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nope, the bulb in place on the passenger side high beam 'allows' a small amount of current to flow for the foglight relay. This relay is used in conjunction with the High beam relay and needs some amount of current to flow to pick it.

I suspect your time delay relay does not allow any or enough current to flow since it's probably a solid state device ( transistor, diode or other semiconductor ) inside.

I might try a 20 ohm 10 w resistor across each of the G2 to H and G1 to H to allow some current to flow when the selected 'bulb' is in the OFF position.

Others have had similar problems when they use a high current harness where the high/low power simply picks a relay which has heavier wires running to higher amperage connectors for higher wattage bulbs. The current passed thru the unlit bulb is used to power low voltage relays. Now they have 2 relay coils in series, sometimes neither one will pick, sometimes they both do.
 

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That wasn't an either-or question. Need to know which. While this isn't a job I've done myself, I can recall reading here that the module has to be removed when you go to HIDs.
 

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Discussion Starter · #15 · (Edited)
nope, the bulb in place on the passenger side high beam 'allows' a small amount of current to flow for the foglight relay. This relay is used in conjunction with the High beam relay and needs some amount of current to flow to pick it.

I suspect your time delay relay does not allow any or enough current to flow since it's probably a solid state device ( transistor, diode or other semiconductor ) inside.

I might try a 20 ohm 5 w resistor across each of the G2 to H and G1 to H to allow some current to flow when the selected 'bulb' is in the OFF position.

This makes a lot sense now that you explain it. The relay is solid state so no current would make sense to me.

Resistors are cheap, I could make a dummy plug for the passenger side. I'll pickup some at radio shack tomorrow and try it.

(could I damage the stock harness if I don't have enough resistance? I'm assuming yes.)

That wasn't an either-or question. Need to know which. While this isn't a job I've done myself, I can recall reading here that the module has to be removed when you go to HIDs.
Oops! Fixed my previous post, DRL resistor is disconnected. I didn't try connecting it to see if it bypassed my issue.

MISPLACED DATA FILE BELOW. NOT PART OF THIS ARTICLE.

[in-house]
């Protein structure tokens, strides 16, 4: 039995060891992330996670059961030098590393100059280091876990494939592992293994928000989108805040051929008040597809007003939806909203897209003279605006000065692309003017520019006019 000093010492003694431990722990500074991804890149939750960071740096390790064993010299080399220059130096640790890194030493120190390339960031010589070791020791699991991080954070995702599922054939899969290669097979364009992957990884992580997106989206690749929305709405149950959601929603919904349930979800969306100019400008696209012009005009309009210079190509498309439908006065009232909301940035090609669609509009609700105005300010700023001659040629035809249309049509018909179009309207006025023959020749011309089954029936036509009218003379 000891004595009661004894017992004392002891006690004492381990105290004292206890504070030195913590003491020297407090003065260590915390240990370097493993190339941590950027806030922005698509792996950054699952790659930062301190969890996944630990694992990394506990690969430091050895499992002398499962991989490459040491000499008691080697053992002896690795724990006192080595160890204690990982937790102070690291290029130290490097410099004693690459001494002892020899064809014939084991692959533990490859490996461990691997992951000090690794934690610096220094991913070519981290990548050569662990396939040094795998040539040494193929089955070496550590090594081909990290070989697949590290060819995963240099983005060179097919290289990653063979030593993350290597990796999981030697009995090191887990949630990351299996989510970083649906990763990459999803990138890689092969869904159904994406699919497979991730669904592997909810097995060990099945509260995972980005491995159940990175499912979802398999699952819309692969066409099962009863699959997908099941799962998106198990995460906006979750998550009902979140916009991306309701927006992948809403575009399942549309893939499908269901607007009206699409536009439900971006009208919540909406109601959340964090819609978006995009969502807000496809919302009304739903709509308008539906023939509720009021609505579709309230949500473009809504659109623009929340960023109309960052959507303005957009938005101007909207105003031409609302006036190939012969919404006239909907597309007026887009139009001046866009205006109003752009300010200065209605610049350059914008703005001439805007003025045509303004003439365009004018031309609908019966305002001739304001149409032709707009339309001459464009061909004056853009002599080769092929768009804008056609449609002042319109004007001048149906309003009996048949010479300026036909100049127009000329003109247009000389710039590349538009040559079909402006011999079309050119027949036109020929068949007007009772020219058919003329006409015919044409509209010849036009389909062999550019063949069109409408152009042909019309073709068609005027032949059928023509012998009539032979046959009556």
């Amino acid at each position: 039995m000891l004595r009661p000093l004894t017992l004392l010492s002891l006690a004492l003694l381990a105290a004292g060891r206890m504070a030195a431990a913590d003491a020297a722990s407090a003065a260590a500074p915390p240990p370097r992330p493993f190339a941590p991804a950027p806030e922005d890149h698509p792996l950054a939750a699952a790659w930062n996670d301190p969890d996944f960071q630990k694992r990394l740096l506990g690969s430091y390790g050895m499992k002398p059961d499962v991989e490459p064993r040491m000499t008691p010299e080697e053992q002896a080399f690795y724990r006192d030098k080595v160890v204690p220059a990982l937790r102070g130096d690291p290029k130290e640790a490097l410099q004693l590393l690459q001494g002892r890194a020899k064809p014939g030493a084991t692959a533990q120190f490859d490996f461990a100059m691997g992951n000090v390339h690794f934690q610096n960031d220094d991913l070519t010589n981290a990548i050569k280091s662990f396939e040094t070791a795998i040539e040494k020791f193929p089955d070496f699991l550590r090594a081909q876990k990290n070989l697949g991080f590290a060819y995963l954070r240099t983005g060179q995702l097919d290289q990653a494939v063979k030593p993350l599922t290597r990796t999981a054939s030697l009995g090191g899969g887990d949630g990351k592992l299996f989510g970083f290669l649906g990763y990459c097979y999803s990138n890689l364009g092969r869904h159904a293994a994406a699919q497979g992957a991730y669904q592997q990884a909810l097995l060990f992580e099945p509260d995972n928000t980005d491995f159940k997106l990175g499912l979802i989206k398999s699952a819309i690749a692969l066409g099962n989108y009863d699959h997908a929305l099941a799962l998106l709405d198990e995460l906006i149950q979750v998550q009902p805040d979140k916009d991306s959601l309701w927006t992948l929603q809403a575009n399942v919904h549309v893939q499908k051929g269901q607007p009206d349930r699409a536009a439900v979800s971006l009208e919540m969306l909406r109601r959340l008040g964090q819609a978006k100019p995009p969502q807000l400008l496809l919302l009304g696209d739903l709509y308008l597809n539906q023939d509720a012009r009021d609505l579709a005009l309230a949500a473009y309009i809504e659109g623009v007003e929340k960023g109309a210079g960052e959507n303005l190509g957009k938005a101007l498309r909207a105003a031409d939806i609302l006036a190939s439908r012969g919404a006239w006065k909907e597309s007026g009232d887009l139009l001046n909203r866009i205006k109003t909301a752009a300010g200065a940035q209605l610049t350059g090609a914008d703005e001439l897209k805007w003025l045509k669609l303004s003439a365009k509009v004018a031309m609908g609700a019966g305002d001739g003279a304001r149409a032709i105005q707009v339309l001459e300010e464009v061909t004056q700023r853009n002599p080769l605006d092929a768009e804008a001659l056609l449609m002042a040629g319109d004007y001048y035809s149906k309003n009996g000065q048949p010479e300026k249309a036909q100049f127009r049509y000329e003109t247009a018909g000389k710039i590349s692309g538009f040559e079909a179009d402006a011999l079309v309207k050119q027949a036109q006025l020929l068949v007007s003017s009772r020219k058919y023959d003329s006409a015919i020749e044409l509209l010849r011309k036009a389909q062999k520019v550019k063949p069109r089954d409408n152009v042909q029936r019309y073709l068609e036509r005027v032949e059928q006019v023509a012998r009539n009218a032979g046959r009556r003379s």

EDIT:

Looks like the DRL resistor being unplugged has no effect with the new relay. DRL still comes on. Time to pull the module!
 

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An alternative is to go for a wholesale rewiring of the fogs and the headlights. It would end up being a lot simpler than what's there now!
 

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Discussion Starter · #17 · (Edited)
For now I will try out the resistor.

I've been looking online at resistors for HIDs and things of that nature.

50w @ 6ohm seems to be the most common but that is usually in conjunction with a ballast or an LED bulb. I don't know how it will work on its own.

ferret suggested a 20ohm 5w resistor but from what I have read about resistors, 5w might be too low since this circuit usually works with 55w halogen bulbs.

An excerpt from some info on resistors:

"One last important note about resistors is their wattage rating. You should not use a 1/4 watt resistor in a circuit that has more than 1/4 watt of power flowing.

For example, it is NOT okay to use a 1/4 watt resistor in a 1/2 watt circuit. However, it is okay to use a 1/2 watt resistor in a 1/4 watt circuit."
 

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I stand corrected, My 20 ohm should have been 10w .... I just re read this. 20 ohm should be just over a 1/2A current draw and 1/2A x 12v is 6W. but they don't make 6w resistors.

A new entry in this thread ensures it is read, AND I will correct the first post as well.
 

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I'm not following these numbers at all, Mikey. Please clarify.

A 20 Ohm resistor at 13.8 volts pulls a current of 0.69 amps and dissipates 9.52 watts.

Or, if we're attempting to match the resistance of a 55 watt bulb in order to allow enough current to flow for the fog light relay, we're looking at a resistor of 3.45 ohms, which will allow a current of 3.99 Amps and dissipate, voilà, approximately 55 watts!

And to the OP, the wattage rating on a resistor isn't an electrical property. It's a rating of how much heat the resistor can safely dissipate without harming itself. It's always wise not to cut this too close.

(Mikey knows my philosophy regarding production of unnecessary heat, but we won't get into that here.)
 

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Bruce, we only want enough to allow the relay coil to pick, remember an unlit 55w bulb passes enough current to allow the relay coil to energize without using enough to emit light. So I'm not trying to replace the load ( 55w) with the same load, but a smaller load that will not dissipate a lot of heat, but enough to pick a 150-200 ma coil.

Maybe I'm not understanding your concern completely ...... PM me and we'll pick it up there. As always, if I'm not correct, I'll fix the posts for future reference.